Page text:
Brad was different after he returned from the warzone, having completed the second deployment of a stem cell transplant to combat multiple myeloma. He looked good despite his generalized battle fatigue, carrying both the scars of a dialysis fistula on his left arm and a chemotherapy port under his chest wall. Brad had received support from his family during this time and a great hurrah from coworkers upon his triumphant return to the office. Nevertheless, he had become marginalized through feelings of no longer fitting into mainstream society. He had been through a disease process that few experience and many shun.
People are often called upon to serve their country or serve their God, but there is always a price to pay in being “out there.” During this process one can become separated from the herd. While Brad loves time spent with his family, he particularly loves spending time with others with whom he can truly relate. Prior to his multiple myeloma diagnosis, Brad attended spin classes three times a week. Now he faithfully uses this same time assisting in church functions that aid the poor and visits others who also sit in the same dialysis chair he used to occupy. Brad is living proof that anything is possible through faith.
Similar to Middle East deployment, treating multiple myeloma takes a leap of faith. Naturally, the uncertainty of what lies beyond the horizon and the possibility of not returning home is very frightening. Brad did not know much about his enemy [multiple myeloma] and quickly realized that the fight is rarely with one enemy at a time – multiple medical diagnoses typically gang up on patients. Brad had to contend with a heart blockage during his first deployment and a blood clot in his leg following the second. Nevertheless, Brad’s leap of faith became an opportunity to deepen his faith while exploring his spirit connection to others.
Through faith, we are called upon to love our enemy (disease). Brad took this to heart by reaching out to others engaged in a similar fight with cancer. He believes this to be the path to glorify God and express gratitude. Brad never imagined God having abused him through striking him with multiple myeloma. God was truly using him. Following this battle, Brad continues to walk in the light of having formed a partnership with multiple myeloma based upon mutual respect – respecting his enemy as his greatest ally in personal fulfillment. Through confronting his mortality, Brad has become an enlisted foot soldier in the spiritual conquest of making a difference in other’s lives.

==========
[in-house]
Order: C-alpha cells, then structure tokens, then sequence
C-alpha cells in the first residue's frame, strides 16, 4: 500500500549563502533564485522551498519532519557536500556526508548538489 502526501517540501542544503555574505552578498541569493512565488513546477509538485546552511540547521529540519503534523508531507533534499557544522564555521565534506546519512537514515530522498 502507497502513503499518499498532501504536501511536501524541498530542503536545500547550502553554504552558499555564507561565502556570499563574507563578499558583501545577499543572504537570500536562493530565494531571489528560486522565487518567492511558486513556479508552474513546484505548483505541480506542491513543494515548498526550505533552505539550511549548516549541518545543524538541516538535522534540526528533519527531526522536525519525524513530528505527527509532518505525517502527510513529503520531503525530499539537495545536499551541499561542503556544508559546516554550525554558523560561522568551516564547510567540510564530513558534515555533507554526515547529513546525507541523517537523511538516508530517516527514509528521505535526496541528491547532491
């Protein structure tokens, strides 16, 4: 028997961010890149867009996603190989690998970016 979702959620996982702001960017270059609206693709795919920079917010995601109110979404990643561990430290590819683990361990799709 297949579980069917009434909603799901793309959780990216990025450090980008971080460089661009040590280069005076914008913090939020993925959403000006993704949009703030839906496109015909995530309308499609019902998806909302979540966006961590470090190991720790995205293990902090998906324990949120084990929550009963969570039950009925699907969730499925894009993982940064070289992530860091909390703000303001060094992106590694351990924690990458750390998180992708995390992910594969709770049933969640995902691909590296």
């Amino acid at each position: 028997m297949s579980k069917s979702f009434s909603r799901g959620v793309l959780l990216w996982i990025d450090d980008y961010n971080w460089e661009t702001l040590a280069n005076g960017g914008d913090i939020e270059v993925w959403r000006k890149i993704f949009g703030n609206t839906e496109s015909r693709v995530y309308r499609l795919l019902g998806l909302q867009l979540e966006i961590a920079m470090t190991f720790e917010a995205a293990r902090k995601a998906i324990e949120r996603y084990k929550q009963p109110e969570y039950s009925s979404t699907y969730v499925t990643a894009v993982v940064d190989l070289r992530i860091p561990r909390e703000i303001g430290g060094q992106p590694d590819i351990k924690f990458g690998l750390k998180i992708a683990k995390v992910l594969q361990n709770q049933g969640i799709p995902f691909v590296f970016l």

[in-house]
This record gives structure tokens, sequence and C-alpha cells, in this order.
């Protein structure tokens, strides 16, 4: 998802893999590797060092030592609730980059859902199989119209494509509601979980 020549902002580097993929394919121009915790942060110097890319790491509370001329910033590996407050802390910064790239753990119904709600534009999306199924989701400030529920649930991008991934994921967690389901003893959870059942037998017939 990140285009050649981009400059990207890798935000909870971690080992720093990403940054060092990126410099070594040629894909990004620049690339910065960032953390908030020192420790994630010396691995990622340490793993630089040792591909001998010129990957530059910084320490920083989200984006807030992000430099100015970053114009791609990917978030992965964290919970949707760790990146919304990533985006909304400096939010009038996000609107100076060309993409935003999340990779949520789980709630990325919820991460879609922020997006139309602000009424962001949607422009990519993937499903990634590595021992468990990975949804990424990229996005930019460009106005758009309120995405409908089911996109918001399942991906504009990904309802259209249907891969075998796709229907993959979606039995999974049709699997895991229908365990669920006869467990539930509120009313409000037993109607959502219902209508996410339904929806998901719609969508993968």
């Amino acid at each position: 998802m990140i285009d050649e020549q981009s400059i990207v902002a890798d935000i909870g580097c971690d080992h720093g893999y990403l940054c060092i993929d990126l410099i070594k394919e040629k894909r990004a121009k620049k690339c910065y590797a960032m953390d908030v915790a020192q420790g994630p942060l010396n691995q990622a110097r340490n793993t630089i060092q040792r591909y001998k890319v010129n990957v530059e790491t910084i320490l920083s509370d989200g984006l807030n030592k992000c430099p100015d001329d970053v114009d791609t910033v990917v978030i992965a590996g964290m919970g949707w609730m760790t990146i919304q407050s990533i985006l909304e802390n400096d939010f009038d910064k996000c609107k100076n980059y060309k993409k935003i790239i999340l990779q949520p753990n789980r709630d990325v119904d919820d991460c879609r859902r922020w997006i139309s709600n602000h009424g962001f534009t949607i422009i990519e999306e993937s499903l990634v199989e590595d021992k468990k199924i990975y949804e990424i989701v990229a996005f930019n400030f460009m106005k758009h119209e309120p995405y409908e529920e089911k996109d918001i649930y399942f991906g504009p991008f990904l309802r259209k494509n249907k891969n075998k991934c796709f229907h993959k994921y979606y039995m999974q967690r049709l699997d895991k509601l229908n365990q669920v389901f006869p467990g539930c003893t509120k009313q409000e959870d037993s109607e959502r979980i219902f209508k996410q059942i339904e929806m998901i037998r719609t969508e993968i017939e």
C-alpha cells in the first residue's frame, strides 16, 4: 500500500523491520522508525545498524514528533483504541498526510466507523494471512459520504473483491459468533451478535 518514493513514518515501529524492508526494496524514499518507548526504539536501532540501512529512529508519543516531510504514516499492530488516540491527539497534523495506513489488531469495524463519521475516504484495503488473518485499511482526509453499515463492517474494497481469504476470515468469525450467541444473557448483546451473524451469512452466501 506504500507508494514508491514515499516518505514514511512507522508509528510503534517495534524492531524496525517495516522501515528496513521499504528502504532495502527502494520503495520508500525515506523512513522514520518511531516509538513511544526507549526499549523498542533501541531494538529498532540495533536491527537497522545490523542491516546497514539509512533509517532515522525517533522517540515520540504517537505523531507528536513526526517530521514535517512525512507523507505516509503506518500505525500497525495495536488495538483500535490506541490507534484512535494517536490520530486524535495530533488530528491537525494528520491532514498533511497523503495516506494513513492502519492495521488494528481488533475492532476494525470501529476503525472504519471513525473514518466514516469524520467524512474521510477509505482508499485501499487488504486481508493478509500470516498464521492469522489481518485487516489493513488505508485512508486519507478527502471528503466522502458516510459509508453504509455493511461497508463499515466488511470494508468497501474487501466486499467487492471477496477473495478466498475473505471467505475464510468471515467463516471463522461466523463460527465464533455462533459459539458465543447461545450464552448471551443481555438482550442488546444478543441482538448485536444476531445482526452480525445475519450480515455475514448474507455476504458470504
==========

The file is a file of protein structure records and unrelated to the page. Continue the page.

Second deployments give soldiers the opportunity to brag and state, “Been there, done that.” Having raised two successful children, Brad can also proudly claim victory as a parent. Although he looks forward to becoming a grandfather someday, he is simply grateful for each and every day. He thrives in being a grandperson who has been blessed by God and called to help heal the sick on an extremely personal and profound level – similar to that of raising children. Brad’s bout with multiple myeloma has seemingly increased his strength as a great father and shining example of Our Father, Who art in heaven.